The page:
Status Report: Expert Reviews Guideline-Based Options in Advanced CRC

Jason Harris
Published: Wednesday, Jun 13, 2018
Rona D. Yaeger, MD

Rona D. Yaeger, MD

Three months of adjuvant chemotherapy could be a viable option for most patients with advanced colorectal cancer (CRC), and the addition of targeted therapy should be considered for those with metastatic disease. All patients diagnosed with CRC should be tested for mismatch repair deficiency (dMMR) and microsatellite instability (MSI) to screen for Lynch syndrome and potential treatment with immune checkpoint immunotherapy.

That was the bird’s eye view of standard therapy for patients with advanced or metastatic disease that Rona D. Yaeger, MD, provided at the 3rd Annual School of Gastrointestinal Oncology™ (SOGO®) in April. Yaeger, a medical oncologist at Memorial Sloan Kettering Cancer Center in New York, New York, led her audience through a review of pivotal developments that have shaped the National Comprehensive Cancer Network guidelines in the past several years.

The most debatable recommendation concerns recently published data from the IDEA trial suggesting that a shorter course of treatment is safe and effective. “As we think now about adjuvant therapy,” she said, “the question is, do we need to continue therapy for the entire 6 months of treatment? This has become increasingly important because of the cumulative neuropathy that develops with the oxaliplatin, which can be hard to detect while patients are on treatment and can catch up with you after patients have received most of the course of treatment.”

In the landmark MOSAIC trial, investigators established that combination therapy of bolus plus continuous infusion fluorouracil with leucovorin (LV5FU2) would be improved by adding oxaliplatin (FOLFOX4). Patients with stage III disease who received FOLFOX4 experienced a statistically significant disease-free survival (DFS) benefit of 7.5% compared with those treated with LV5FU2 (P = .005).1

However, the rate of grade 3 peripheral sensory neuropathy was 12.5% in the FOLFOX4 group compared with 0.2% in the LV5FU2 group. Eighteen months after study completion, the rate of grade 3 neuropathy was 24.1% versus 0.7%, respectively.1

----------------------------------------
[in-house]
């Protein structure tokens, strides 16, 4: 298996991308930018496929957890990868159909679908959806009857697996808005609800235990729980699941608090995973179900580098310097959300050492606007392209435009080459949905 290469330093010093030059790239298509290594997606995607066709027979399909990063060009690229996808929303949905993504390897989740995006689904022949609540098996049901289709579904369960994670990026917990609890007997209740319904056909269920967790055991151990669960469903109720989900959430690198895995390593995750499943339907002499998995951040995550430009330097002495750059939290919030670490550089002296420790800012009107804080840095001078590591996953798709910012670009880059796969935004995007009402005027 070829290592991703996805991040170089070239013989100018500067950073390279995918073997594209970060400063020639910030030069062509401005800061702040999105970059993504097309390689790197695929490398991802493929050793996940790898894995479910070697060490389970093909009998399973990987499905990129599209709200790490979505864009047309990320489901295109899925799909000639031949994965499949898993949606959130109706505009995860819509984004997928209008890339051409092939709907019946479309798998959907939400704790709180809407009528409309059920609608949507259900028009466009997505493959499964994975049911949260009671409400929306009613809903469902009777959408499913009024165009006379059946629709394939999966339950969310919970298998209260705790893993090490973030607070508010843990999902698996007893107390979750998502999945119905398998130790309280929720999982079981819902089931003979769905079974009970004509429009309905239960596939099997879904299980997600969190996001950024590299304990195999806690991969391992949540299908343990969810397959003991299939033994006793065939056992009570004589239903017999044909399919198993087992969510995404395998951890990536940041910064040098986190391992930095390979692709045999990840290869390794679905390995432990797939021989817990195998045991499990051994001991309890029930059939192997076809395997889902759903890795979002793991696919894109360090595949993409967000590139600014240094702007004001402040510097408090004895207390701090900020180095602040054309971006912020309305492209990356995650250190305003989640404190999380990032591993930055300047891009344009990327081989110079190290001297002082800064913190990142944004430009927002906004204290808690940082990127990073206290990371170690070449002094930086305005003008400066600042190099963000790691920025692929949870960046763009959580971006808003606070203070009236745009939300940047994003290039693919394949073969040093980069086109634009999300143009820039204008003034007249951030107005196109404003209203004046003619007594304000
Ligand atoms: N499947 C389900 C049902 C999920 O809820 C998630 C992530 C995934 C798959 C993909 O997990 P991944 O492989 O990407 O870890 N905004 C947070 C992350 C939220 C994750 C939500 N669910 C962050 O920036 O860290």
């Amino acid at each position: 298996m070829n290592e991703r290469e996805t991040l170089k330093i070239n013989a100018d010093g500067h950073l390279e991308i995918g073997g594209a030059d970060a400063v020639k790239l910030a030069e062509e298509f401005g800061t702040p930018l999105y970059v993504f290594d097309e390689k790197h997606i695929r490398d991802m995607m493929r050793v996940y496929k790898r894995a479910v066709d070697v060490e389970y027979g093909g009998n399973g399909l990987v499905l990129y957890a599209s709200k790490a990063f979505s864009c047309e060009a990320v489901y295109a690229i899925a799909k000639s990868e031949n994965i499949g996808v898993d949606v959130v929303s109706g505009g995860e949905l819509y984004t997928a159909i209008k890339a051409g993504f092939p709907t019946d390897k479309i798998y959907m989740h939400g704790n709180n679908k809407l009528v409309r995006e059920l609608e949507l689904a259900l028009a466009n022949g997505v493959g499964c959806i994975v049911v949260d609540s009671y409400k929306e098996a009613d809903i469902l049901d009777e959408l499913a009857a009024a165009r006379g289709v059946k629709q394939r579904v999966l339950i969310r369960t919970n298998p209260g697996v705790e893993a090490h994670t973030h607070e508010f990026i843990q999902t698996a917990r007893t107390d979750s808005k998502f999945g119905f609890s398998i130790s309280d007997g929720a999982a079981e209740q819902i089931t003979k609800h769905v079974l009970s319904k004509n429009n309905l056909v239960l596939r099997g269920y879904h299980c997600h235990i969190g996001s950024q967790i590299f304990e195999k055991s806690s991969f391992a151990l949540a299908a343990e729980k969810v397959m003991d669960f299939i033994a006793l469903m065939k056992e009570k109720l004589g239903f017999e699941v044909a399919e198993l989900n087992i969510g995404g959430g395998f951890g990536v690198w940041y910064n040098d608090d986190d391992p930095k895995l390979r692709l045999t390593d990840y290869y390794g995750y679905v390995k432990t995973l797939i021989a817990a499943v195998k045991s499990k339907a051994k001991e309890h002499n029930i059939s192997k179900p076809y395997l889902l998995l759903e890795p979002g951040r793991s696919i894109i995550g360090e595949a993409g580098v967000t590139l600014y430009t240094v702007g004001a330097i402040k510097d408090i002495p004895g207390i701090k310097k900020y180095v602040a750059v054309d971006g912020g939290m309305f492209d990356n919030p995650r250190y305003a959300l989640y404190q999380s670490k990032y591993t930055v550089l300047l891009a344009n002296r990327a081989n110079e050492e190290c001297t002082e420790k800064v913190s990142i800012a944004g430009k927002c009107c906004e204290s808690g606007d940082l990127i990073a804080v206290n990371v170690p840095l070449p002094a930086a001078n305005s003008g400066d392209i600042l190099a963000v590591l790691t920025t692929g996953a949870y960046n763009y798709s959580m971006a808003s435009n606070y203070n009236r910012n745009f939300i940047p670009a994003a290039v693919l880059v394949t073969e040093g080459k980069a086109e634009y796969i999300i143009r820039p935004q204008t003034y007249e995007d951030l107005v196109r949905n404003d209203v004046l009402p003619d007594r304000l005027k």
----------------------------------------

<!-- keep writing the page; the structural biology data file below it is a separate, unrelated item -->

These results inspired investigators and clinicians to reconsider the necessity of 6 months of adjuvant treatment for these patients. In IDEA, a prospective pooled analysis of 6 phase III trials, patients with stage III disease were randomly assigned to investigator’s choice of FOLFOX (5-fluorouracil plus leucovorin and oxaliplatin) or CAPOX (capecitabine and oxaliplatin) for 3 or 6 months. The primary endpoint was noninferiority for the 3-month regimen.

DFS rate in the 3-month arm was 74.6% versus 75.5% in the 6-month arm (HR, 1.07; 95% CI, 1.00-1.15). The 3-year difference in DFS was –0.9% (95% CI, –2.4 to 0.6). The prespecified boundary for noninferiority was 1.12, so IDEA technically did not con rm noninferiority for the broad population.2

However, in the subgroup analysis, the DFS rate for the FOLFOX arm was 81.9% in the 3-month arm and 83.5% in the 6-month arm for patients with low-risk disease (tumor stage 1-3; nodal status 1). The DFS rate was slightly better for low-risk patients in the CAPOX group assigned to 3 months versus 6 months of treatment (85.0% vs 83.1%, respectively).3 “Even with 3 months, they have a better disease-free survival,” Yaeger said.

In patients with high-risk disease, the DFS rate in the FOLFOX group was slightly poorer with 3 months of treatment (61.5% vs 64.7%), but there was no clear difference between 3 and 6 months of CAPOX (64.1% vs 64.0%).

“There’s been a lot of discussion about this trial, and it leads us to have longer conversations and more informed discussions with our patients,” Yaeger said. “But it’s reasonable to consider 3 months of treatment based on patient choice and based on the risk of disease.”

The findings raise the question of whether CAPOX is a better regimen, she said, noting that combination is more frequently administered in Europe, where familiarity may result in higher adherence rates.

Targeted Therapies in Metastatic Disease

Combination therapy is the preferred modality for metastatic CRC (mCRC), according to NCCN guidelines. Yaeger said the FOLFOX or FOLFIRI (5-fluorouracil plus leucovorin and irinotecan) chemotherapy regimens produce equal outcomes with similar response rates in about 50% of patients. “Whatever regimen is chosen, the other can be used in a second-line setting,” she added.

SWOG 80405 explored investigator’s choice of FOLFOX or FOLFIRI combined with cetuximab (Erbitux) or bevacizumab (Avastin) as first-line therapy for patients with mCRC and KRAS wild-type tumors (codons 12 and 13). Cetuximab targets EGFR; bevacizumab, VEGF.

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